The illustration shows what the West Coast Salmon Recirculating Aquaculture System processes at its future facility will be based on. The system is bio-secure, 99.9% recycled water, and closed, meaning the salmon will not come in contact with local streams or other external water sources.
The illustration shows what the West Coast Salmon Recirculating Aquaculture System processes at its future facility will be based on. The system is bio-secure, 99.9% recycled water, and closed, meaning the salmon will not come in contact with local streams or other external water sources.
The face of agriculture in northern Nevada faces changes over the next decade as environmental issues, food trends and new types of crops enter to change the industry. One such change is aquaculture. 

The Norwegian based company West Coast Salmon AS intends to raise Atlantic salmon at a proposed facility at Cosgrave Farm near the Humboldt and Pershing County line. Project Manager Ralph Runge said the company secured the Cosgrave Ranch with water rights. The ranch is north of Mill City. 

Runge said the project has been in development for over a year. The project is in Phase 1 of three phases. He said the initial design phase is approximately 50% complete. Runge said impacts from COVID-19 slowed the project down but says the company continues to move forward with the project. 

West Coast Salmon will operate a bio-secure Recirculating Aqua System (RAS) facility that will produce 60,000 metric tons of salmon a year. By the time the third phase is complete, Runge says the facility will produce 140,000,000 meals of salmon each year. Runge said the company’s primary market is the US west coast with some product heading to Salt Lake.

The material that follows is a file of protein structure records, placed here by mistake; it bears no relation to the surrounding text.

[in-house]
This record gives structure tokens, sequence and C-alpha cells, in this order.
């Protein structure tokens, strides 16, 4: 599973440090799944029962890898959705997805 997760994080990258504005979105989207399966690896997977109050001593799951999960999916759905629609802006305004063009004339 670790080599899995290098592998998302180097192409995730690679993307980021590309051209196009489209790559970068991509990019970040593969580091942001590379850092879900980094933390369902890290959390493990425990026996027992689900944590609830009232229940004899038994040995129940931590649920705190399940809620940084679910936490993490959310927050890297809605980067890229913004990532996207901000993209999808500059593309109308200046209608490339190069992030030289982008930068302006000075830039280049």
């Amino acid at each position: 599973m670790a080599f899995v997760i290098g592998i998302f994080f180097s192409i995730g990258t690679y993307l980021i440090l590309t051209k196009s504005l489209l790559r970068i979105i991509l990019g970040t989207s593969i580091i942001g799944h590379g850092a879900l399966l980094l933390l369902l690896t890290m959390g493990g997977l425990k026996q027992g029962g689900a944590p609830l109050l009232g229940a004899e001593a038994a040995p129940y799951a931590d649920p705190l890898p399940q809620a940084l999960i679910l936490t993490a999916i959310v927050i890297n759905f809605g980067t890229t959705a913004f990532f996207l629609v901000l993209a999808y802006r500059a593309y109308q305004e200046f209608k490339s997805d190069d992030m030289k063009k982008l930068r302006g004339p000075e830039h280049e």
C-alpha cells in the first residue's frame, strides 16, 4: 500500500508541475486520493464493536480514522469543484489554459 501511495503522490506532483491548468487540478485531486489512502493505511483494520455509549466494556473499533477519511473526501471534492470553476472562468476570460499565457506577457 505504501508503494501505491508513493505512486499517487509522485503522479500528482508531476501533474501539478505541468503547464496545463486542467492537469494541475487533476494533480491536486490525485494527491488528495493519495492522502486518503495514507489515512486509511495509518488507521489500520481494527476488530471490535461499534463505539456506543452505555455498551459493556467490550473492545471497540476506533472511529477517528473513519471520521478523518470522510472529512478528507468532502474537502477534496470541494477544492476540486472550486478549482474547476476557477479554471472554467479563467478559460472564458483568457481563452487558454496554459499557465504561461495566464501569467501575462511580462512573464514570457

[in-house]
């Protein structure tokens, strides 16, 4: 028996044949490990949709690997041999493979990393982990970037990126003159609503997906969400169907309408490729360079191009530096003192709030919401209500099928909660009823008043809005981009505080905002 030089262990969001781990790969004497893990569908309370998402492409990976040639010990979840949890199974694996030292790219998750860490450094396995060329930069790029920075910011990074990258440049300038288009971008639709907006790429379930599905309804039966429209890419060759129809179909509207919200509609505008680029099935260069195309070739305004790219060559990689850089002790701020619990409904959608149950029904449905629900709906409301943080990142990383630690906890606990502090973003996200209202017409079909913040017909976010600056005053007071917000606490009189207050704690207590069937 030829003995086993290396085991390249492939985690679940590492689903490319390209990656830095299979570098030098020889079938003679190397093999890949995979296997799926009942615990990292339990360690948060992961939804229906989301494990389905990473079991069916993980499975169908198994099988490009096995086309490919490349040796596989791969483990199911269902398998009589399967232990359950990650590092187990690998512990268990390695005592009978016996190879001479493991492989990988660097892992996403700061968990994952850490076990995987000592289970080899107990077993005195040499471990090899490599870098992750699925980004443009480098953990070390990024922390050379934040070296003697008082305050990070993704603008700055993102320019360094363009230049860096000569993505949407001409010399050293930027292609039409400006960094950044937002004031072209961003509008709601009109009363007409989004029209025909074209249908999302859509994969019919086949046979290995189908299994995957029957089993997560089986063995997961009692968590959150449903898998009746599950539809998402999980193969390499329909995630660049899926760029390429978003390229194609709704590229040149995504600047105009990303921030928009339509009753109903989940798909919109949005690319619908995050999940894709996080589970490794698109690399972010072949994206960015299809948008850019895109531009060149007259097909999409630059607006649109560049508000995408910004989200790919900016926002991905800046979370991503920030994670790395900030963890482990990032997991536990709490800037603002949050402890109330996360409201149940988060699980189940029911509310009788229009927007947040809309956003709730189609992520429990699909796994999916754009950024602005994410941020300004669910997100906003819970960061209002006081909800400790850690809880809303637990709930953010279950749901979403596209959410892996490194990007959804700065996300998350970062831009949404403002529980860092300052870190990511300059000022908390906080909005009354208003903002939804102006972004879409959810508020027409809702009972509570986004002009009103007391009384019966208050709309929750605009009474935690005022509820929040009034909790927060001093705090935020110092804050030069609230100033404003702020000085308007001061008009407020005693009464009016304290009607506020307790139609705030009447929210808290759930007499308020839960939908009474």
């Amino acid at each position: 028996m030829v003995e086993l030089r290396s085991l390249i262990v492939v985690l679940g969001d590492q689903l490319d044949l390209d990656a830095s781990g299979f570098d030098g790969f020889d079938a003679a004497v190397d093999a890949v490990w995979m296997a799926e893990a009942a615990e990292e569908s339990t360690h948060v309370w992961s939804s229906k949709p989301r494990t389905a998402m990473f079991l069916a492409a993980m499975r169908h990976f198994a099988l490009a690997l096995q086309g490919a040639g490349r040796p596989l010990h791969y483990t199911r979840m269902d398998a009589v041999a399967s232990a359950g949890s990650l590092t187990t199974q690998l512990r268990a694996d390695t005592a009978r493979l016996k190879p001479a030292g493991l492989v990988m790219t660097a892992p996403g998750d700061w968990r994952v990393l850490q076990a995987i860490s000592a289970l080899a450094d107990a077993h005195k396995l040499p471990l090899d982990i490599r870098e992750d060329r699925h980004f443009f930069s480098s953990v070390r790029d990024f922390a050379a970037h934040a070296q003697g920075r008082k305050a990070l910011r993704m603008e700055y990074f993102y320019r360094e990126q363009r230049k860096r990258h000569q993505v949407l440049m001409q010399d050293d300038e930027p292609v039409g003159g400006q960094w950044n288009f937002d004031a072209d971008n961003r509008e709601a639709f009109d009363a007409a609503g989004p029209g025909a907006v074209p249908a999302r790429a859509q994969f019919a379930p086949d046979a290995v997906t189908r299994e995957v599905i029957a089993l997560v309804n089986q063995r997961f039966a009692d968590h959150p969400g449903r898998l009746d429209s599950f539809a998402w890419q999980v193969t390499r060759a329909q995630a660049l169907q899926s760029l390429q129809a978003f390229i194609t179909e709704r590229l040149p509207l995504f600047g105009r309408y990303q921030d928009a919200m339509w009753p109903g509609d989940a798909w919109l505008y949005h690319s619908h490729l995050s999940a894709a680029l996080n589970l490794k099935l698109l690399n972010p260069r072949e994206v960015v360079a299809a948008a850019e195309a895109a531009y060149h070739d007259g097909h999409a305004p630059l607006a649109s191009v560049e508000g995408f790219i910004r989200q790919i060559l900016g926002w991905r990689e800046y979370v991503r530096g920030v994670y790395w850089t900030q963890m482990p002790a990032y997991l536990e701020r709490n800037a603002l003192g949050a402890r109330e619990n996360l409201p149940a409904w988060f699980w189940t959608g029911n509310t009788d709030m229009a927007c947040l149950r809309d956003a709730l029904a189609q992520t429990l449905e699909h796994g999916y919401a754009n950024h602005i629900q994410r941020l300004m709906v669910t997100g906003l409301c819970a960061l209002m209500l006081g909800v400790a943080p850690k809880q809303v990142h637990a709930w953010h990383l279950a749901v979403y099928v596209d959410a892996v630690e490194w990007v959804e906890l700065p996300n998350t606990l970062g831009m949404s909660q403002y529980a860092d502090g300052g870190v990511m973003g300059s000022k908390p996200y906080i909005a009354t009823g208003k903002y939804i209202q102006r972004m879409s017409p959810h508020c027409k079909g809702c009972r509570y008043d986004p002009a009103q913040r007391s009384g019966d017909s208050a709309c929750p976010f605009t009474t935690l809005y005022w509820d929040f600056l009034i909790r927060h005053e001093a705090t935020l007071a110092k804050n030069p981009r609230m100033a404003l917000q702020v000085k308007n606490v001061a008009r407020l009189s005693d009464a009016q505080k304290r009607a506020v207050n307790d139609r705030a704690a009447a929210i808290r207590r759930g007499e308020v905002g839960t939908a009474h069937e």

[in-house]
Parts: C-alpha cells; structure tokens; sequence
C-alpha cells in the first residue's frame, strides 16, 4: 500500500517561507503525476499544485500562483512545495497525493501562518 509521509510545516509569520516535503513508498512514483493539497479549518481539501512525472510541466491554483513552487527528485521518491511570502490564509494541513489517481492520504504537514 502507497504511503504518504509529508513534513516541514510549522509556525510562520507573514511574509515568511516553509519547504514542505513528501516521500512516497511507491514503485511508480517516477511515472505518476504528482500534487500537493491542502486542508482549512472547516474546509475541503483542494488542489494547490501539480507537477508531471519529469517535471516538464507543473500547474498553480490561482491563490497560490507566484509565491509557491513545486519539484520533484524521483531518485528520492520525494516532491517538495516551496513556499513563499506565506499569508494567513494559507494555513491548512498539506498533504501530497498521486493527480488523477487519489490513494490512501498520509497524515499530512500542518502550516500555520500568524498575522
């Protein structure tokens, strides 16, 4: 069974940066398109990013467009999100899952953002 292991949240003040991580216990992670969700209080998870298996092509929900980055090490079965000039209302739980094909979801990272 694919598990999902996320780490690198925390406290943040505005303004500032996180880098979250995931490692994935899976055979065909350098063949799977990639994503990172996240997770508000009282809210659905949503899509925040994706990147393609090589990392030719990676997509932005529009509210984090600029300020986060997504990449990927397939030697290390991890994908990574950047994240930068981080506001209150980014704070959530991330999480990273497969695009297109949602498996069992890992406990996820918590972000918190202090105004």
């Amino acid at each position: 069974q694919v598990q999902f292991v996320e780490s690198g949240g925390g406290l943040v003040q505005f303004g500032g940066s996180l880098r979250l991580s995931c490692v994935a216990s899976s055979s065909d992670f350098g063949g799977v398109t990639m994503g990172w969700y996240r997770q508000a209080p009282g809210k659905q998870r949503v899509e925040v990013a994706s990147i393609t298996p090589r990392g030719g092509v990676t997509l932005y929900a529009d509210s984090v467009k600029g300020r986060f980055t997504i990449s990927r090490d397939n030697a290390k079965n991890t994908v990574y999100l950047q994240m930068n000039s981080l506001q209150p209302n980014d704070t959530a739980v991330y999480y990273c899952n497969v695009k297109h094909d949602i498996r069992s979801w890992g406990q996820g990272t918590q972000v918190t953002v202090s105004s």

West Coast Salmon expects to complete the design and permitting phase and construction to begin by the end of 2021. The company intends to begin local staffing in the second quarter of 2022 and the first harvest by late 2024. The company intends to have its corporate headquarters in Winnemucca, Runge says. 

West Coast Salmon has partnered with AquaMaof Aquaculture Technologies. The Israeli company provides RAS used to keep the salmon’s environment healthy and sustainable. Runge said the RAS technology will enable West Coast Salmon to filter, disinfect and recirculate 99.99% of the water the facility uses. The rest will be treated and used in pivots for irrigation or returned to ecosystem. 

Another benefit will be to the local farmers. Runge said the company intends to make the waste available for fertilizer. He said the company has already been in negotiations with local farms in Humboldt and Pershing Counties to sell the fish fertilizer. 

Land-based fish farming is increasingly being considered as a more sustainable alternative to open-water fish farms. Runge says open-water fish farms have problems because it is difficult to control the environment. “In Chile, which is one of the leading fish farming countries in the world, new sea pens are banned,” Runge said, “because you have problems with pollution, disease, and predators.” 

Because of increased demand, salmon aquaculture is the fastest growing food production system in the world—accounting for 70% (2.5 million metric tons) of the market. According to NOAA Fisheries data, the US imports a majority of salmon is from Chile (49%), Canada (24%) and Norway (17%).